Giving Voice to Vista Grove: The Process of City Creation Continues

With your help and continued engagement, and that of so many members of this community, the process of creating a new City of Vista Grove continues to move forward! 

Here’s where we are: The 2020 legislative session, which just concluded after some COVID-related delay, was an important one. Recognizing the important role of city government in our area, two of our seasoned local legislators--Senators Sally Harrell and Elena Parent, with support and assistance from Representative Mary Margaret Oliver--sponsored and introduced legislation to incorporate Vista Grove. This is the first time that these well-respected and thoughtful legislators have introduced a cityhood bill for our area, and they are committed to making sure that conversation about cityhood is thoughtful, positive, and well-informed. 

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Vista Grove Moving Forward / Senate Bill 507

 

As we e-mailed at the end of April, these are curious times we live in and the world as we knew it has changed. These days, it is no longer safe to be in close connection with one another: families are re-organizing their lives to accommodate their children no longer in school, community meetings are being conducted through video conference, workers find themselves home and anxious, or working and anxious, and restaurants and other businesses are trying to make this new reality work while being responsible citizens and employers. Neighbors on daily walks wave and say hello to one another from a safe distance of six feet or more, and it is with caution that we venture to places like the grocery store and gas station.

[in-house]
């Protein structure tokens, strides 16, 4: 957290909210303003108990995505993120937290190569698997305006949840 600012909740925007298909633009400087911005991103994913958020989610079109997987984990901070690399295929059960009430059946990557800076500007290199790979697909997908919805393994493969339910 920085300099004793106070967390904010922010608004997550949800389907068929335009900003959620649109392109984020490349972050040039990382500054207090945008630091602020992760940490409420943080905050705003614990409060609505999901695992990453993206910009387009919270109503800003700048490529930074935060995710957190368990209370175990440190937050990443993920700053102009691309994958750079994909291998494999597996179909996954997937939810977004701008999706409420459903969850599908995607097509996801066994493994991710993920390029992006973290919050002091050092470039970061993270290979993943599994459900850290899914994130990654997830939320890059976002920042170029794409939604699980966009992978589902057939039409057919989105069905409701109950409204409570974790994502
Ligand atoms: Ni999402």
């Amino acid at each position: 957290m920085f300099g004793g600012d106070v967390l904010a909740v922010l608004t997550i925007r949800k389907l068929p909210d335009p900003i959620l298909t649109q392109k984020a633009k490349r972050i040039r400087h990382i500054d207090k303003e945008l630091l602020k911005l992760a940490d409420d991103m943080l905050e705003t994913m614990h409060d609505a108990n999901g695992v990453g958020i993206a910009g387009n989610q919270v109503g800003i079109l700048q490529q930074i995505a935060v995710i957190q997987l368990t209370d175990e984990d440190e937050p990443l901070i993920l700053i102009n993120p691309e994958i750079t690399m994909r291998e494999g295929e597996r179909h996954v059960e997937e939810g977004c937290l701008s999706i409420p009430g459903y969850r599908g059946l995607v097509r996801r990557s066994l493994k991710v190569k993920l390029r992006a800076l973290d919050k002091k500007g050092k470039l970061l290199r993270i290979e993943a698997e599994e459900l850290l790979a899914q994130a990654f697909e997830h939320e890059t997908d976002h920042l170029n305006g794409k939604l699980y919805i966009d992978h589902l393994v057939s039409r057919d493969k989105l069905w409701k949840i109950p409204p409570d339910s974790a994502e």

Things have happened so quickly that there has been little time to mourn what was, and will come. We do not know.  And yet, in these changing times, there are extraordinary acts of courage and bravery; as seen among the health professionals who work extraordinary hours to support those who can no longer support themselves. There is hope to be found in the valiant efforts to get supplies and equipment to hospitals, and in the way neighbors extend their support to one another - spreading hope and care in the messages they share.